Those of us who have received a letter from a plaintiffs’ law firm alleging inadequate disclosures as to executive compensation in the 14A proxy statement and threatening litigation know that one of the first issues we face is whether to file a Supplement to the proxy statement containing additional disclosure as to the challenges matter (or an amendment on Form 8-K/A, pursuant to Item 5.07(d)). Although companies often “stick to their guns” as to the existing disclosures and gird themselves for battle, some companies do file a supplement to the proxy. When a company files a supplement to its proxy, the plaintiff’s firm usually will demand attorneys’ fees from the company and, if the company demurs, file a lawsuit seeking attorneys’ fees.

That is what happened in Raul v. Astoria Financial Corporation. Ten days after Astoria filed its 2012 proxy statement, a plaintiffs firm sent a demand letter to the Astoria board, asserting that, “[i]n violation of Securities and Exchange Commission (‘SEC’) regulation disclosure standards and the Astoria Board’s duty of candor,” the Astoria board “concealed material and required information concerning the Company’s executive compensation policies and practices in the 2012 Proxy Statement” by failing to disclose “whether, and if so, how, the Astoria Board considered the results of the 2011 say-on-pay vote,” and “how frequently it has decided to hold future say-on-pay votes.” [Emphasis in original]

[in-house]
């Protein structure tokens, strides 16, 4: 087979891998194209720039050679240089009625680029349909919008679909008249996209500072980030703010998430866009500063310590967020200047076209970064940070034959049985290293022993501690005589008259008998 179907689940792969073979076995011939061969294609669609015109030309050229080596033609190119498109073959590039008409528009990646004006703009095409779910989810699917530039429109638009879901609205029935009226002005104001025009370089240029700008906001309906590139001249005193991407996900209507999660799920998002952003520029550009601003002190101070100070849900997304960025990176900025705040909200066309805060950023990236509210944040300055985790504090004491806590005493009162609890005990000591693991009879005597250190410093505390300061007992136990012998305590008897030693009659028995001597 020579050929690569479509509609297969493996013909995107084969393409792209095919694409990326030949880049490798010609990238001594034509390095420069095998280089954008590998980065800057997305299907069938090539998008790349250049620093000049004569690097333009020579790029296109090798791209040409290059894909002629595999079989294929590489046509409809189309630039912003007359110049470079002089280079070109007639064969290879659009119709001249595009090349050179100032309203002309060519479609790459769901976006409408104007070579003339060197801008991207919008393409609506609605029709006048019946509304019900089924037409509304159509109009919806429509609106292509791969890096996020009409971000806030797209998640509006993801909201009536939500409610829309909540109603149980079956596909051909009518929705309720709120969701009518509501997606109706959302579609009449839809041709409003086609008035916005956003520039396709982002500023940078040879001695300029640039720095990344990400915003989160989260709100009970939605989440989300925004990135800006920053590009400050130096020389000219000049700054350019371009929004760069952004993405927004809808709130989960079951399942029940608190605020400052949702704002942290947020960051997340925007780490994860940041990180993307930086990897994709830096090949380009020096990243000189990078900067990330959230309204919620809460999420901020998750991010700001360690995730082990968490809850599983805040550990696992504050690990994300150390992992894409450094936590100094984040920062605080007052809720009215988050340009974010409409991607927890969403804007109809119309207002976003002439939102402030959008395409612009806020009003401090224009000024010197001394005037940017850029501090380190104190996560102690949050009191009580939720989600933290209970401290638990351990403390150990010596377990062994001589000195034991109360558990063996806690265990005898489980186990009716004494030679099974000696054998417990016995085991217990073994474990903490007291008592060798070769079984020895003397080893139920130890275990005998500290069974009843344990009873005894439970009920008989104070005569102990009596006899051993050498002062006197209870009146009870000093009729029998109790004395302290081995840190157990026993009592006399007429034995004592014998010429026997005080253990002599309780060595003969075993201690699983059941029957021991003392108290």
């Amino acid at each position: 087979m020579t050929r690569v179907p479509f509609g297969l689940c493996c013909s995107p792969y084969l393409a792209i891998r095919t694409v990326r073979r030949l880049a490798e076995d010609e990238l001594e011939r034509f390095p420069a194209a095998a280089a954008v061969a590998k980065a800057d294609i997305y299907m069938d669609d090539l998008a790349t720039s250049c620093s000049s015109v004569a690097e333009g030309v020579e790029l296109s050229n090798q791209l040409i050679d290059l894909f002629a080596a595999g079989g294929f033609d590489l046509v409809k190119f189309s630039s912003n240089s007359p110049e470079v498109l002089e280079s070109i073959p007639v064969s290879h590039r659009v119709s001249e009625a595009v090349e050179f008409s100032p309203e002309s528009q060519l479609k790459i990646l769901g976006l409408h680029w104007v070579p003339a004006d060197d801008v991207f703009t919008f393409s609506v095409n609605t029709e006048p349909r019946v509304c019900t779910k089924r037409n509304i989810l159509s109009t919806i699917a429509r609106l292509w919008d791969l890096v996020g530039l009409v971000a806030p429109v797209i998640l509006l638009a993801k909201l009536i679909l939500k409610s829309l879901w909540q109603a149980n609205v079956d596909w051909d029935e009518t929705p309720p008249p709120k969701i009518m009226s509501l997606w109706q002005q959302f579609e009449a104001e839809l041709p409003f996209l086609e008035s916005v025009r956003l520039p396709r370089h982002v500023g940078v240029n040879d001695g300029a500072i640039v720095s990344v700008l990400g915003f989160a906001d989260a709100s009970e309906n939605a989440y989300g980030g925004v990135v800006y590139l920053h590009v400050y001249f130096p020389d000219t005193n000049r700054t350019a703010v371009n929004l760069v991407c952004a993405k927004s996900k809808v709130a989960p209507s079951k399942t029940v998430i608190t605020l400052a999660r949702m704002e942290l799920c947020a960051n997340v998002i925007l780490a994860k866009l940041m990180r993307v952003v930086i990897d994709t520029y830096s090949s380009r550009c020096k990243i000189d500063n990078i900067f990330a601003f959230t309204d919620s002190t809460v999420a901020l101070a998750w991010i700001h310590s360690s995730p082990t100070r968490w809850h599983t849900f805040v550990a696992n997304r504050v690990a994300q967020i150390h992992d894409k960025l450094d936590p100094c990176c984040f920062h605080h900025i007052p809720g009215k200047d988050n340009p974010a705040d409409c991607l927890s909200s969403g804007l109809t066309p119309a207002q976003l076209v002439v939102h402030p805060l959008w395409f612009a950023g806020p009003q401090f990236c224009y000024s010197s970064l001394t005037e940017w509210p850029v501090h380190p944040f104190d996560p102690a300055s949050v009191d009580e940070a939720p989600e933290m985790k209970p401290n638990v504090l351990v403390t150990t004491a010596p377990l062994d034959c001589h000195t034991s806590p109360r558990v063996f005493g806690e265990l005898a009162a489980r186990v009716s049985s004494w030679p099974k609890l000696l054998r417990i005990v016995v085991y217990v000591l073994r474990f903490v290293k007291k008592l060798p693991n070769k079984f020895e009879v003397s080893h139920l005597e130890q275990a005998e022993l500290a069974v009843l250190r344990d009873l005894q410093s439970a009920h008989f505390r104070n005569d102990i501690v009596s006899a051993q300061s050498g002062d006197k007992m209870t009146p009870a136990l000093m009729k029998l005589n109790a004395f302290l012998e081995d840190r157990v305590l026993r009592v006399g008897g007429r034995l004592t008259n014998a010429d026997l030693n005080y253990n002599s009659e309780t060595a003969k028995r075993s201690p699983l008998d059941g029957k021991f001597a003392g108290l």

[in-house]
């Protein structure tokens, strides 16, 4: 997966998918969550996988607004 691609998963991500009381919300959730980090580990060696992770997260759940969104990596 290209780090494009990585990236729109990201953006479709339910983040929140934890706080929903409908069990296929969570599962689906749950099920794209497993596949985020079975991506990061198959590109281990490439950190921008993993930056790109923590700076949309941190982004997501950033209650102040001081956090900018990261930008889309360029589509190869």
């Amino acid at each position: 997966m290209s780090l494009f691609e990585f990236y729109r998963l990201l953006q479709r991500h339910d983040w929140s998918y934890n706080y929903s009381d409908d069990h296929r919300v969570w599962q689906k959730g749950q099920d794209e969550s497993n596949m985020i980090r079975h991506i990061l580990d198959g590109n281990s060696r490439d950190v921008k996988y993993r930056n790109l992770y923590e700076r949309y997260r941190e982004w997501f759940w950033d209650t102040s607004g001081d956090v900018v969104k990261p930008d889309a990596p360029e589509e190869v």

That same month, Astoria filed with the SEC, pursuant to Item 5.07(d), an amendment on Form 8-K/A, which disclosed that, in light of the shareholder advisory vote at the 2011 Annual Meeting on the frequency of shareholder votes on approval of the compensation of the company’s named executive officers, the Company intends to hold a say-on-pay vote every year. Astoria also mailed a letter to its shareholders, which, among other things, clarified whether and how the company considered the results of the shareholder advisory vote on the approval of the compensation.

The plaintiffs firm then demanded attorneys’ fees and, when Astoria refused, filed suit “seeking an equitable assessment of attorneys’ fees,” and alleging that the plaintiff’s efforts to remedy the disclosure violations identified in its demand conferred upon Astoria a benefit justifying an award of fees.

Under the corporate benefit doctrine in Delaware, a plaintiff may receive attorneys’ fees where (i) the underlying cause of action was meritorious when filed; (ii) the action producing benefit to the corporation was taken by the defendants before a judicial resolution was achieved; and (iii) the resulting corporate benefit was causally related to the lawsuit. In Raul v. Astoria Financial Corporation, the Court declined to award attorneys’ fees to plaintiff under corporate benefit doctrine:

Our law provides that if the actions of the board of directors were such that, at the time a demand was made, a suit based on those actions would have survived a motion to dismiss, and a material corporate benefit resulted, the attorneys’ fees incurred by the stockholder may be recovered despite the fact that no suit was ever filed. If, on the other hand, the stockholder has simply done the company a good turn by bringing to the attention of the board an action that it ultimately decides to take, she is not entitled to coerced payment of her attorneys’ fees by the stockholders at large. Finding that the demand at issue here falls into the latter category, I decline to shift fees onto the corporation and its stockholders.

The decision in Raul v. Astoria Financial Corporation should be reassuring to any company facing the decision of whether to file a supplement to the proxy statement to address disclosure issues raised by a plaintiffs’ firm, which are not material, but which could be clarified with some additional disclosure.